The debate over whether Chicago should embrace an elected school board has a new twist: A mayor-backed proposal for a hybrid board that would continue to give City Hall influence.
Sen. Kimberly Lightford filed legislation last week with the Senate that would create a hybrid school board. Under the plan, the majority of the board would be appointed by the mayor with a few elected seats.
Meanwhile, a bill that would establish a 21-person elected school board has picked up speed in the Illinois legislature. Currently, the fully elected school board bills are moving fast through the general assembly.
Here’s what you need to know about the current conversation.
The mayor’s proposal would not entirely eliminate mayoral control.
Under the city-backed proposal, the mayor would appoint five members of a seven-member board. Two members would be elected by the public, for a total of seven seats in 2026. (The current board has seven members, all appointed by the mayor.) In 2028, the board would expand to 11 seats. With the expansion, the mayor would still appoint the majority of the board, with eight appointed members and three elected members.
The board could then revert back to a mayoral-controlled seven-member board in 2032.
The legislation says that the mayor must appoint people who reflect the diversity of the city. To be eligible for an elected or an appointed seat, a board member would need to have served on one of the following for at least two of the 10 years preceding the date of the election: a Local School Council, the governing board of a charter school or contract schools, or the board of the governors of a military academy.
All board members would receive an annual salary of $40,000. Currently, school board members across the state are not paid and can’t have any financial interests in the district that they serve.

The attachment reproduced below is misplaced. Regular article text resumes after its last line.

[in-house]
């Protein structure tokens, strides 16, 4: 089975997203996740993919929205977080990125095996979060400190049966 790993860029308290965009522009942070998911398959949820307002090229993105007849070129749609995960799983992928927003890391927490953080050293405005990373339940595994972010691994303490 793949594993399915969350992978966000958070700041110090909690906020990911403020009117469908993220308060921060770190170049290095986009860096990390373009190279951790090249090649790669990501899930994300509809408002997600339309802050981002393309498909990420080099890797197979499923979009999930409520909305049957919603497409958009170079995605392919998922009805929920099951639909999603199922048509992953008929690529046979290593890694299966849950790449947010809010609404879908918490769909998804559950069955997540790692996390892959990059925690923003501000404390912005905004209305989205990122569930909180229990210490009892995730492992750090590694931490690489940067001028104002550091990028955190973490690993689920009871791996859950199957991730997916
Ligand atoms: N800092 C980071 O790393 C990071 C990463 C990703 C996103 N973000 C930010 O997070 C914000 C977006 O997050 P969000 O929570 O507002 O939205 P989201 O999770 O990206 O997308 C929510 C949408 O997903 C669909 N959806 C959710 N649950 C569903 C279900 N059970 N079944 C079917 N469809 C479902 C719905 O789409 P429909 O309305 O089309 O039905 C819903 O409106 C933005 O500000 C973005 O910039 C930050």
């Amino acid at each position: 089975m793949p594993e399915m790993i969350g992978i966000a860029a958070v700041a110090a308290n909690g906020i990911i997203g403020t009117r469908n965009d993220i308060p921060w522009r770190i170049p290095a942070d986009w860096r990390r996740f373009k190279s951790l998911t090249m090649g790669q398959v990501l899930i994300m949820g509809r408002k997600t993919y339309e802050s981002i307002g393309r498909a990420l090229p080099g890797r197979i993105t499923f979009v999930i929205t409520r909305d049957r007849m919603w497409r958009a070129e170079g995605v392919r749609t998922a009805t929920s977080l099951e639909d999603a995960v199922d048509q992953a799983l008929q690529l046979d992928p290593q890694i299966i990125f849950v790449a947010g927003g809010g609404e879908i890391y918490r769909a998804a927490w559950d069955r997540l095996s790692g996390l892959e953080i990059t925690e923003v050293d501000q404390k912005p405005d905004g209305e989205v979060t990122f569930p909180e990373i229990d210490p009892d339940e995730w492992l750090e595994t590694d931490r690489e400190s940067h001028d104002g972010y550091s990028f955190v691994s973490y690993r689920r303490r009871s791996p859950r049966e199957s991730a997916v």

The hybrid proposal has come late in the game.
Proponents of the elected school board push have been organizing around the proposal that would establish a 21-person elected board for years, but the reopening debate appears to have helped recruit supporters. The legislation cleared another hurdle in the Illinois House last week, passing through committee with 71 votes in support, 39 against and 3 abstaining.
The Senate executive committee also voted last week to pass the Senate version of the bill, sponsored by Sen. Robert Martwick, with an 11 to 5 vote. It will head for a second reading on April 20 before further action is taken.
Supporters of the elected school board don’t have a clear path to victory.
Proponents of having a fully elected school board have been here before. In 2019, a bill to create an elected school board passed in the House, but was not called to the Senate floor. This happened again during the lame-duck session in January.
The issue might not be resolved this session either, despite support from members of the general assembly, community organizers, and parent advocacy groups.
Both proposals have critics.
Proponents of the fully elected school board bill want to ensure that members of the board are held accountable by the public through regular elections. A hybrid school board, under the current proposal backed by Mayor Lori Lightfoot, would ensure that the majority of the board remained political appointees.
Jitu Brown, board president of the Kenwood-Oakland Community Organization, talked about the decades-long battle for an elected school board during the Senate Executive Committee hearing last week. Brown said the call for an elected school board was a direct response to past decisions by the appointed school board to close down multiple schools on the city’s South and West sides, which disproportionately affected Black and Latino low-income families.
“[Chicagoans] want an elected representative school board. I want to be clear: not a hybrid. Not mayoral-control light. The one thing we understood with this school board, who could raise our taxes, was that there is no instrument to hold them accountable,” he said.
However, critics of the fully elected school board bill worry that an elected board would not represent the city’s diverse population. In a letter published in Politico, a group of advocates said they want to make sure that parents who are undocumented or are low income are represented on an elected board. The current bill does not allow parents who are undocumented to serve on the board.
“These parents entrust their children and their children’s future to CPS. They deserve a voice — and a vote —in any new governance structure,” they wrote.
The advocates expressed concern about the cost of elections, citing the steep costs of school board elections in Los Angeles. The group also is concerned about balancing members with parental experiences and those with expertise in education. They want parents to be the primary voice of the board, but include members with expertise in administrative work in education.